Research into the insects' behavior aims to better understand lake-dominated environments, including those of Wisconsin.
Botany Professor Edgar Spalding spotted a white-tipped black moth in the UW–Madison Botanical Garden, the first recorded observation in Wisconsin of the tropical species.
Researchers say forest managers may want to consider promoting this natural variability to help protect forests from the insects.
The model will allow researchers to better understand how the virus causes disease and aid in the development of vaccines.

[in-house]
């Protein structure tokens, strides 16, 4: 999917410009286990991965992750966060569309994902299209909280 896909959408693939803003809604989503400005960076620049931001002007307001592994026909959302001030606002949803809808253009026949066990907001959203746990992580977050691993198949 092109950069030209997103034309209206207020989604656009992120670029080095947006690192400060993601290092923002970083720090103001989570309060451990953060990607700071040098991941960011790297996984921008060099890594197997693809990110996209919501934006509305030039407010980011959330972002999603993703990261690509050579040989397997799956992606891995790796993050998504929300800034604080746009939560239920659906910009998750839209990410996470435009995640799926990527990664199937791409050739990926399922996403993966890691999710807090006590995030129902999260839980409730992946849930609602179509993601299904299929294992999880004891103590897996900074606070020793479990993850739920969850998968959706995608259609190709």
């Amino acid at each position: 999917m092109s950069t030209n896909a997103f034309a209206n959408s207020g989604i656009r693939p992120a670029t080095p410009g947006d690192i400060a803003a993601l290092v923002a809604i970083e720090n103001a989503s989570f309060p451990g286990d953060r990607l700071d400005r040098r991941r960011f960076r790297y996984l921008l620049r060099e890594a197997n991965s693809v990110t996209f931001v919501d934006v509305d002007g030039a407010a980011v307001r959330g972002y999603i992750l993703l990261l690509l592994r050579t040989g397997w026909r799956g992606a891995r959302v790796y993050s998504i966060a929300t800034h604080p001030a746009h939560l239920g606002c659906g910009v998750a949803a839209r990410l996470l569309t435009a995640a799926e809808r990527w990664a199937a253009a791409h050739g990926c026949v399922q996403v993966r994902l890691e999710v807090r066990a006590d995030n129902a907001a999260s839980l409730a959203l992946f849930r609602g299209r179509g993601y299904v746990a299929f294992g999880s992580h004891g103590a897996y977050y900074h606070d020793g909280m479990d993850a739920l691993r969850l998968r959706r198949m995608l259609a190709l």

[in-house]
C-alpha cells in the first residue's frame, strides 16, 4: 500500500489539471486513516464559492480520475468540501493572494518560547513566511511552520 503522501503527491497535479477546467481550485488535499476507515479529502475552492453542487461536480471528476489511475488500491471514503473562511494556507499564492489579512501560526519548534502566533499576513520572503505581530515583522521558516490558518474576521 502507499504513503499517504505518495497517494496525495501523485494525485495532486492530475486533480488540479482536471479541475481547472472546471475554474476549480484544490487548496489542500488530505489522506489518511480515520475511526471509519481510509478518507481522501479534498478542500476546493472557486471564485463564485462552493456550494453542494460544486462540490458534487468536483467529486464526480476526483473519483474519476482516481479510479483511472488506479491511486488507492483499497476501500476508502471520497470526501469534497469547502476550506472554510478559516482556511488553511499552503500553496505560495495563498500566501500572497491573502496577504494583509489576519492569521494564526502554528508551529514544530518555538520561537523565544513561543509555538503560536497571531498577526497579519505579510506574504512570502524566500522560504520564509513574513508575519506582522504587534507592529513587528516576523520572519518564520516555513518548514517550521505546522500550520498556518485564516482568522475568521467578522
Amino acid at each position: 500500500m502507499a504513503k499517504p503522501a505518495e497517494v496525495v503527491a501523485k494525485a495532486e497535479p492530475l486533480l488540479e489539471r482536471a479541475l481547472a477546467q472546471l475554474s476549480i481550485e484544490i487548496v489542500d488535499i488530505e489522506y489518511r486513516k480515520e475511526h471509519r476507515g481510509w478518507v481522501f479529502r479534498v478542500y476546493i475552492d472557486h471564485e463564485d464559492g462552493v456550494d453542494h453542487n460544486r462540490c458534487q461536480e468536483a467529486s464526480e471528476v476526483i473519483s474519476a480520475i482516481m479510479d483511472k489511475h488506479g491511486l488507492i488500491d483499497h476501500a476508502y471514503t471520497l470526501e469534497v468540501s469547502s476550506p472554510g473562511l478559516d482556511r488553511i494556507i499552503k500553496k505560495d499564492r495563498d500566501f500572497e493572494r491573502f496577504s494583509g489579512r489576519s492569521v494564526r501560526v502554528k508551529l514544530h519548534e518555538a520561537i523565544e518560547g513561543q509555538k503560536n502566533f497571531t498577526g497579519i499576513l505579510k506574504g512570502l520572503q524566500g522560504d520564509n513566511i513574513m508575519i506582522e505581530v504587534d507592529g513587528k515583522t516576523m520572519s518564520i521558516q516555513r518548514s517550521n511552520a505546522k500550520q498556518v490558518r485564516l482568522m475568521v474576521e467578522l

A fruit called the noni, now hyped for a vast array of unproven health benefits, is at the heart of a new research study.
The last of four new commercials about UW–Madison will premiere this weekend during the Badger football game. Learn more about the research highlighted in the spot.
When Gene DeFoliart had his brainstorm in 1974, not even he thought his brainchild would be an easy sell. As a professor at the University of Wisconsin–Madison, DeFoliart was focusing on how insects spread viral disease. Now he was captivated by an opposite proposition: using insects to foster human health — using them, to be specific, as food.
“We can pick up insects at 5,000 or 6,000 feet,” says Phil Pellitteri of the UW–Madison insect diagnostic lab. “But wind is a big …
Future queen or tireless toiler? A paper wasp's destiny may lie in the antennal drumbeats of its caretaker.